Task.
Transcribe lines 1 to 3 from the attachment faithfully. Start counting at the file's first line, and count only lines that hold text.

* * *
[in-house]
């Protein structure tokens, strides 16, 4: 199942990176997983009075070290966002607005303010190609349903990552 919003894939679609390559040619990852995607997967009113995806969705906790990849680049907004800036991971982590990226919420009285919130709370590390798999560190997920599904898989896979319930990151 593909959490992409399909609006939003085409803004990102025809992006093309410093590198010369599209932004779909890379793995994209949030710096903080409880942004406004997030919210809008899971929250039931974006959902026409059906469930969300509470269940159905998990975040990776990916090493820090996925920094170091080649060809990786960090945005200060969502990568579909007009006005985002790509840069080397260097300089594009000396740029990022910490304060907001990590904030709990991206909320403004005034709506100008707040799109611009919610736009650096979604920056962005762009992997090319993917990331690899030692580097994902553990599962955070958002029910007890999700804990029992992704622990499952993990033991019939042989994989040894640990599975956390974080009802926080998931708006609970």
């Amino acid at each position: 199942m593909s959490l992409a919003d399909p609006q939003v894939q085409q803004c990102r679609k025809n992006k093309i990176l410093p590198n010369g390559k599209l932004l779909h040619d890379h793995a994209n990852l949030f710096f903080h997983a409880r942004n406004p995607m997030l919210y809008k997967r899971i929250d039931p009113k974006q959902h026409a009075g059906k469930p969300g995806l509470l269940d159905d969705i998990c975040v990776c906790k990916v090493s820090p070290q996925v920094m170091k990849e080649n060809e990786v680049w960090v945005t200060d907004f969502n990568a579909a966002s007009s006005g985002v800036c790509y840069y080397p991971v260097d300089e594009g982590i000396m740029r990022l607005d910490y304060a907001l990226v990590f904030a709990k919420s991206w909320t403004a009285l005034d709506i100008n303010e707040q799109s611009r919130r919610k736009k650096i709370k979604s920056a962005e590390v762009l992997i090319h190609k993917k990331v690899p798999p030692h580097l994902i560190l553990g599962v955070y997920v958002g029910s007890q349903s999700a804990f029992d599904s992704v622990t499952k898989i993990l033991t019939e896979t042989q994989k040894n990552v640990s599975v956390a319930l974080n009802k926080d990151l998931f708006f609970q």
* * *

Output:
[in-house]
């Protein structure tokens, strides 16, 4: 199942990176997983009075070290966002607005303010190609349903990552 919003894939679609390559040619990852995607997967009113995806969705906790990849680049907004800036991971982590990226919420009285919130709370590390798999560190997920599904898989896979319930990151 593909959490992409399909609006939003085409803004990102025809992006093309410093590198010369599209932004779909890379793995994209949030710096903080409880942004406004997030919210809008899971929250039931974006959902026409059906469930969300509470269940159905998990975040990776990916090493820090996925920094170091080649060809990786960090945005200060969502990568579909007009006005985002790509840069080397260097300089594009000396740029990022910490304060907001990590904030709990991206909320403004005034709506100008707040799109611009919610736009650096979604920056962005762009992997090319993917990331690899030692580097994902553990599962955070958002029910007890999700804990029992992704622990499952993990033991019939042989994989040894640990599975956390974080009802926080998931708006609970």
């Amino acid at each position: 199942m593909s959490l992409a919003d399909p609006q939003v894939q085409q803004c990102r679609k025809n992006k093309i990176l410093p590198n010369g390559k599209l932004l779909h040619d890379h793995a994209n990852l949030f710096f903080h997983a409880r942004n406004p995607m997030l919210y809008k997967r899971i929250d039931p009113k974006q959902h026409a009075g059906k469930p969300g995806l509470l269940d159905d969705i998990c975040v990776c906790k990916v090493s820090p070290q996925v920094m170091k990849e080649n060809e990786v680049w960090v945005t200060d907004f969502n990568a579909a966002s007009s006005g985002v800036c790509y840069y080397p991971v260097d300089e594009g982590i000396m740029r990022l607005d910490y304060a907001l990226v990590f904030a709990k919420s991206w909320t403004a009285l005034d709506i100008n303010e707040q799109s611009r919130r919610k736009k650096i709370k979604s920056a962005e590390v762009l992997i090319h190609k993917k990331v690899p798999p030692h580097l994902i560190l553990g599962v955070y997920v958002g029910s007890q349903s999700a804990f029992d599904s992704v622990t499952k898989i993990l033991t019939e896979t042989q994989k040894n990552v640990s599975v956390a319930l974080n009802k926080d990151l998931f708006f609970q």